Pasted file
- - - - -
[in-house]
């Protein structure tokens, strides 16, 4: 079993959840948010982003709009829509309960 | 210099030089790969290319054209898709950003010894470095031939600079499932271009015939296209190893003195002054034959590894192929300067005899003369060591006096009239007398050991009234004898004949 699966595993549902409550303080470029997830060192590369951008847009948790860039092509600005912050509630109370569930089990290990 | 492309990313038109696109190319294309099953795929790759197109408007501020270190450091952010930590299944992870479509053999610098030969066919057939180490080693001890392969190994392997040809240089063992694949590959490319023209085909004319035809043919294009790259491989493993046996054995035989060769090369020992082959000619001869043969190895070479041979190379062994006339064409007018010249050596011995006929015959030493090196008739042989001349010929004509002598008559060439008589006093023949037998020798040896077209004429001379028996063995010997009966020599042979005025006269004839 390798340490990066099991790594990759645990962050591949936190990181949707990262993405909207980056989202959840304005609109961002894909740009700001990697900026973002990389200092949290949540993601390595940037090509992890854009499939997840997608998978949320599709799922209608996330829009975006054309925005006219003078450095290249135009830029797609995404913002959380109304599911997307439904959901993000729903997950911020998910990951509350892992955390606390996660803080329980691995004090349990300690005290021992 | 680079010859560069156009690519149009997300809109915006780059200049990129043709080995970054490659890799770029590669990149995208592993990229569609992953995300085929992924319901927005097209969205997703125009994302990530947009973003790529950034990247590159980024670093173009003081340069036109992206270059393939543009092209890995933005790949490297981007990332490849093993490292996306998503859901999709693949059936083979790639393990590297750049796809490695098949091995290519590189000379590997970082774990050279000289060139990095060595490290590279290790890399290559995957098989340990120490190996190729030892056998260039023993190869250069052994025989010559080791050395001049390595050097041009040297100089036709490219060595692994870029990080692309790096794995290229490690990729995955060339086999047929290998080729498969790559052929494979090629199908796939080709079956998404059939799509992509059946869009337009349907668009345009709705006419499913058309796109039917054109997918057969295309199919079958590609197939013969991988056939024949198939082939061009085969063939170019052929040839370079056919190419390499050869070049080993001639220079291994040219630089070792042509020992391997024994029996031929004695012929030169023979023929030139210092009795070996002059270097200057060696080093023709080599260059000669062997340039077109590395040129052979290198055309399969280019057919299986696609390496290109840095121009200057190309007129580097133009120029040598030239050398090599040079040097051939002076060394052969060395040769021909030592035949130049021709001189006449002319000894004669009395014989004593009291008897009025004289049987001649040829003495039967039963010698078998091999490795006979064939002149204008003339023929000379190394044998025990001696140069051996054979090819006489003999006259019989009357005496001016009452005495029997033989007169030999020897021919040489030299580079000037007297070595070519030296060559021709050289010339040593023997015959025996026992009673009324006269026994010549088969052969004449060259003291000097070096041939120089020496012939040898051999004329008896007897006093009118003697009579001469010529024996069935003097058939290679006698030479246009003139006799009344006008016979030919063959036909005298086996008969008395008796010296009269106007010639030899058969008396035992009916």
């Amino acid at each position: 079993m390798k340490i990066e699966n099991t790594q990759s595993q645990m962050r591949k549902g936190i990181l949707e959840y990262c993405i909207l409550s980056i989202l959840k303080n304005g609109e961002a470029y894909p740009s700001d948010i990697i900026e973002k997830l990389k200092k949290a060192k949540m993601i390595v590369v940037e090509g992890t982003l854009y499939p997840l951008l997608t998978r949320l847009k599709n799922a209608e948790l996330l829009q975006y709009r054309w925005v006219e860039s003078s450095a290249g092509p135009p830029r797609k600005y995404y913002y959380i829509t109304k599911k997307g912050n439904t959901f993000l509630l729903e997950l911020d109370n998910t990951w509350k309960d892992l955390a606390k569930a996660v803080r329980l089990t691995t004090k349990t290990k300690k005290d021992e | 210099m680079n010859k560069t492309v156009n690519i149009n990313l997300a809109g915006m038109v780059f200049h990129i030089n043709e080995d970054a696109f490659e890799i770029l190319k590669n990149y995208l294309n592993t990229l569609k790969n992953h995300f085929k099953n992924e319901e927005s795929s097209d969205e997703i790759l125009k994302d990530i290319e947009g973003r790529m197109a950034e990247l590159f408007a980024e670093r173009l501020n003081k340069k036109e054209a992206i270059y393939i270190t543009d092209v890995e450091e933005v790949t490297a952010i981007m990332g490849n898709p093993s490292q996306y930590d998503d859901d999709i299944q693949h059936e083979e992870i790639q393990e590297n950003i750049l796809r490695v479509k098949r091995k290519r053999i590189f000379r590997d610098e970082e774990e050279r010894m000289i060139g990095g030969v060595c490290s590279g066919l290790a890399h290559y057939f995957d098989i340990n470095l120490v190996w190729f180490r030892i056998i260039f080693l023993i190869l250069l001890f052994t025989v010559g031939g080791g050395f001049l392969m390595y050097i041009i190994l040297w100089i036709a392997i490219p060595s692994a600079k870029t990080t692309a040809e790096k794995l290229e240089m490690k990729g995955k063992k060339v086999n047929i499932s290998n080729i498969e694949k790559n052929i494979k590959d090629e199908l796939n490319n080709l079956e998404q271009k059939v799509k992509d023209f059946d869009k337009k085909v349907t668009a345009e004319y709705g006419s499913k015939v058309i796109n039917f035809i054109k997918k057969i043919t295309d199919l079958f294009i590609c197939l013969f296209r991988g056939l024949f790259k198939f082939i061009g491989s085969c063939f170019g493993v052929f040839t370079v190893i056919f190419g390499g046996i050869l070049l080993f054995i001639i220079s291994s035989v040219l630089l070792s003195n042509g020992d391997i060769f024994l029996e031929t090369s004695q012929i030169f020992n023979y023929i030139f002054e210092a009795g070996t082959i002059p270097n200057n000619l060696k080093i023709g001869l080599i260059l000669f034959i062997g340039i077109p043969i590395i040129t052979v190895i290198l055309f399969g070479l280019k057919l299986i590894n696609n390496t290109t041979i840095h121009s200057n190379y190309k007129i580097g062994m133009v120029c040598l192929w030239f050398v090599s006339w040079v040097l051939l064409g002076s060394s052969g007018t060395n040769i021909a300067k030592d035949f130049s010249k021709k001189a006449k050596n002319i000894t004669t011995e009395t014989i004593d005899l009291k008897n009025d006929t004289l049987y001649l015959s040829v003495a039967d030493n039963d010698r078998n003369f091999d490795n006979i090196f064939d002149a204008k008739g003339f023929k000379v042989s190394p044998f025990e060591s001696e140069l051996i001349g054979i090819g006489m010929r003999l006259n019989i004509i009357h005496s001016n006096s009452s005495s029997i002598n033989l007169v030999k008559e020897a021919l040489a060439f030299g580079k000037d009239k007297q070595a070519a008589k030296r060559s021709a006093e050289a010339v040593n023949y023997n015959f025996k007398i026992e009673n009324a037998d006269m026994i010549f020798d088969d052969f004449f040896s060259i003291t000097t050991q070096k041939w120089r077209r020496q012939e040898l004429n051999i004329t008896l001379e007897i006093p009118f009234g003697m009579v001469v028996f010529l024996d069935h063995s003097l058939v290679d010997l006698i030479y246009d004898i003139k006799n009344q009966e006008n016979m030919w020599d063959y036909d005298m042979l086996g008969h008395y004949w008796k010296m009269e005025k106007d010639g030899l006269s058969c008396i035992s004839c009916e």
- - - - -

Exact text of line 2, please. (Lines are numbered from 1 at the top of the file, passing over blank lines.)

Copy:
């Protein structure tokens, strides 16, 4: 079993959840948010982003709009829509309960 | 210099030089790969290319054209898709950003010894470095031939600079499932271009015939296209190893003195002054034959590894192929300067005899003369060591006096009239007398050991009234004898004949 699966595993549902409550303080470029997830060192590369951008847009948790860039092509600005912050509630109370569930089990290990 | 492309990313038109696109190319294309099953795929790759197109408007501020270190450091952010930590299944992870479509053999610098030969066919057939180490080693001890392969190994392997040809240089063992694949590959490319023209085909004319035809043919294009790259491989493993046996054995035989060769090369020992082959000619001869043969190895070479041979190379062994006339064409007018010249050596011995006929015959030493090196008739042989001349010929004509002598008559060439008589006093023949037998020798040896077209004429001379028996063995010997009966020599042979005025006269004839 390798340490990066099991790594990759645990962050591949936190990181949707990262993405909207980056989202959840304005609109961002894909740009700001990697900026973002990389200092949290949540993601390595940037090509992890854009499939997840997608998978949320599709799922209608996330829009975006054309925005006219003078450095290249135009830029797609995404913002959380109304599911997307439904959901993000729903997950911020998910990951509350892992955390606390996660803080329980691995004090349990300690005290021992 | 680079010859560069156009690519149009997300809109915006780059200049990129043709080995970054490659890799770029590669990149995208592993990229569609992953995300085929992924319901927005097209969205997703125009994302990530947009973003790529950034990247590159980024670093173009003081340069036109992206270059393939543009092209890995933005790949490297981007990332490849093993490292996306998503859901999709693949059936083979790639393990590297750049796809490695098949091995290519590189000379590997970082774990050279000289060139990095060595490290590279290790890399290559995957098989340990120490190996190729030892056998260039023993190869250069052994025989010559080791050395001049390595050097041009040297100089036709490219060595692994870029990080692309790096794995290229490690990729995955060339086999047929290998080729498969790559052929494979090629199908796939080709079956998404059939799509992509059946869009337009349907668009345009709705006419499913058309796109039917054109997918057969295309199919079958590609197939013969991988056939024949198939082939061009085969063939170019052929040839370079056919190419390499050869070049080993001639220079291994040219630089070792042509020992391997024994029996031929004695012929030169023979023929030139210092009795070996002059270097200057060696080093023709080599260059000669062997340039077109590395040129052979290198055309399969280019057919299986696609390496290109840095121009200057190309007129580097133009120029040598030239050398090599040079040097051939002076060394052969060395040769021909030592035949130049021709001189006449002319000894004669009395014989004593009291008897009025004289049987001649040829003495039967039963010698078998091999490795006979064939002149204008003339023929000379190394044998025990001696140069051996054979090819006489003999006259019989009357005496001016009452005495029997033989007169030999020897021919040489030299580079000037007297070595070519030296060559021709050289010339040593023997015959025996026992009673009324006269026994010549088969052969004449060259003291000097070096041939120089020496012939040898051999004329008896007897006093009118003697009579001469010529024996069935003097058939290679006698030479246009003139006799009344006008016979030919063959036909005298086996008969008395008796010296009269106007010639030899058969008396035992009916």